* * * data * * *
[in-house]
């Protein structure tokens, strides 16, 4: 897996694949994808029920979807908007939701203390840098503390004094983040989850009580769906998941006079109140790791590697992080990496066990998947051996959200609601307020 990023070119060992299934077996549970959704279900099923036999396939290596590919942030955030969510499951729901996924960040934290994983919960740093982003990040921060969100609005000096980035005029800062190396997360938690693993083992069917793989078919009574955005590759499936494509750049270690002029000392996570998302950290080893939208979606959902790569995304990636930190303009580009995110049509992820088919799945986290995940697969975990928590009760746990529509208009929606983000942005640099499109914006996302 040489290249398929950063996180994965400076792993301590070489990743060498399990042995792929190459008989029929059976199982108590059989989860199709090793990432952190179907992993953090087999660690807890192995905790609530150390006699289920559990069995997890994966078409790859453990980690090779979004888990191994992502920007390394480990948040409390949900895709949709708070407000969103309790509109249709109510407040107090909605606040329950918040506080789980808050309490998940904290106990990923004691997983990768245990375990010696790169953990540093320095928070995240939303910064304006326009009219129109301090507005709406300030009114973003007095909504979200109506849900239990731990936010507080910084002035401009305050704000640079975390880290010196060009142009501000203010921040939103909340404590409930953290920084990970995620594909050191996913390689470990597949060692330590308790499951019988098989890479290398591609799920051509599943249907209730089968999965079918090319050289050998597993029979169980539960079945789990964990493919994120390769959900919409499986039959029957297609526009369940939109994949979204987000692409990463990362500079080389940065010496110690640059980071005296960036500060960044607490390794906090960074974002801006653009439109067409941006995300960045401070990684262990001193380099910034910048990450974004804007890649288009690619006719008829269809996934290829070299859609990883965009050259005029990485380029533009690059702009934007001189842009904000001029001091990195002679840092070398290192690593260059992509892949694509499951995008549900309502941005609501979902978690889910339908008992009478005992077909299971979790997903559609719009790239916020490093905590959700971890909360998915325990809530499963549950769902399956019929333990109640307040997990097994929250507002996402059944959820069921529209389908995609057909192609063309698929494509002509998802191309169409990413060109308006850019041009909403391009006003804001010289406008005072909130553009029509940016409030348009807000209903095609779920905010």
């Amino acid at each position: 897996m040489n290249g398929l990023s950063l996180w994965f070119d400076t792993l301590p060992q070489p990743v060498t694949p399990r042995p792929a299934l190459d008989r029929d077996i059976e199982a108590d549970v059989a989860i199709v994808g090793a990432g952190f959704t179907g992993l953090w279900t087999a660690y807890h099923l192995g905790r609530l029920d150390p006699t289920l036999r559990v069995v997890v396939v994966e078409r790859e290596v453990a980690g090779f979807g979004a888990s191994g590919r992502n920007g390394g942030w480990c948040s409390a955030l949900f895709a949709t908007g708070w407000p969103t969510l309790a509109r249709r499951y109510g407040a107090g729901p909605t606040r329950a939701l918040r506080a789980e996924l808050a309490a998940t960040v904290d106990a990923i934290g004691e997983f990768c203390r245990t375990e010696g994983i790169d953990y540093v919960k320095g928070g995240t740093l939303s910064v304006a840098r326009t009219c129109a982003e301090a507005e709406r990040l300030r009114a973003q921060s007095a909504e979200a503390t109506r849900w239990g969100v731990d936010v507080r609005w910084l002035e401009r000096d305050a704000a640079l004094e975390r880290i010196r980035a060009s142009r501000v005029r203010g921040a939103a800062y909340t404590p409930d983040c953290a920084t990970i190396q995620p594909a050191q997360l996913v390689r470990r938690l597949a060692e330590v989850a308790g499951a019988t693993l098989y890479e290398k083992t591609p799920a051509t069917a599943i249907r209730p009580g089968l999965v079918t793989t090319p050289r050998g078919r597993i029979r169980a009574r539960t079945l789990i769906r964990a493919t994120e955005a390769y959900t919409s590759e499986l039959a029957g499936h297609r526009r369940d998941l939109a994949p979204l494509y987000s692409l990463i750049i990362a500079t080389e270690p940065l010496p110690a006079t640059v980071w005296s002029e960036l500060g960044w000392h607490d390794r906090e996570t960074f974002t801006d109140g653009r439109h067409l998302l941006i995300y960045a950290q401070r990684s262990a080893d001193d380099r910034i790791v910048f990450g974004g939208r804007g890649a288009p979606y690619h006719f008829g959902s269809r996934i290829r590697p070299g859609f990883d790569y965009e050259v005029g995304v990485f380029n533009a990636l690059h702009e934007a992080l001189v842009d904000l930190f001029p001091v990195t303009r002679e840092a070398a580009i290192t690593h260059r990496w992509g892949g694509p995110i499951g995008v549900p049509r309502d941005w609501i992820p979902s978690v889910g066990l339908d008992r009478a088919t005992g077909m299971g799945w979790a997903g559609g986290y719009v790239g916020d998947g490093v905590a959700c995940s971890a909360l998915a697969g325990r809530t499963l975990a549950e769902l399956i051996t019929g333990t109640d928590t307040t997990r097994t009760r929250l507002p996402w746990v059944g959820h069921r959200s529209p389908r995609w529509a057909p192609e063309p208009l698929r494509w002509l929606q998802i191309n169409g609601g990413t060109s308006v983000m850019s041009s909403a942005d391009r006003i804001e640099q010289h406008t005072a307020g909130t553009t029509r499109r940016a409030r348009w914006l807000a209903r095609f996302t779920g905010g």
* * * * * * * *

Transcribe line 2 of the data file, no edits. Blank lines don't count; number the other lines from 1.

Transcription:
């Protein structure tokens, strides 16, 4: 897996694949994808029920979807908007939701203390840098503390004094983040989850009580769906998941006079109140790791590697992080990496066990998947051996959200609601307020 990023070119060992299934077996549970959704279900099923036999396939290596590919942030955030969510499951729901996924960040934290994983919960740093982003990040921060969100609005000096980035005029800062190396997360938690693993083992069917793989078919009574955005590759499936494509750049270690002029000392996570998302950290080893939208979606959902790569995304990636930190303009580009995110049509992820088919799945986290995940697969975990928590009760746990529509208009929606983000942005640099499109914006996302 040489290249398929950063996180994965400076792993301590070489990743060498399990042995792929190459008989029929059976199982108590059989989860199709090793990432952190179907992993953090087999660690807890192995905790609530150390006699289920559990069995997890994966078409790859453990980690090779979004888990191994992502920007390394480990948040409390949900895709949709708070407000969103309790509109249709109510407040107090909605606040329950918040506080789980808050309490998940904290106990990923004691997983990768245990375990010696790169953990540093320095928070995240939303910064304006326009009219129109301090507005709406300030009114973003007095909504979200109506849900239990731990936010507080910084002035401009305050704000640079975390880290010196060009142009501000203010921040939103909340404590409930953290920084990970995620594909050191996913390689470990597949060692330590308790499951019988098989890479290398591609799920051509599943249907209730089968999965079918090319050289050998597993029979169980539960079945789990964990493919994120390769959900919409499986039959029957297609526009369940939109994949979204987000692409990463990362500079080389940065010496110690640059980071005296960036500060960044607490390794906090960074974002801006653009439109067409941006995300960045401070990684262990001193380099910034910048990450974004804007890649288009690619006719008829269809996934290829070299859609990883965009050259005029990485380029533009690059702009934007001189842009904000001029001091990195002679840092070398290192690593260059992509892949694509499951995008549900309502941005609501979902978690889910339908008992009478005992077909299971979790997903559609719009790239916020490093905590959700971890909360998915325990809530499963549950769902399956019929333990109640307040997990097994929250507002996402059944959820069921529209389908995609057909192609063309698929494509002509998802191309169409990413060109308006850019041009909403391009006003804001010289406008005072909130553009029509940016409030348009807000209903095609779920905010």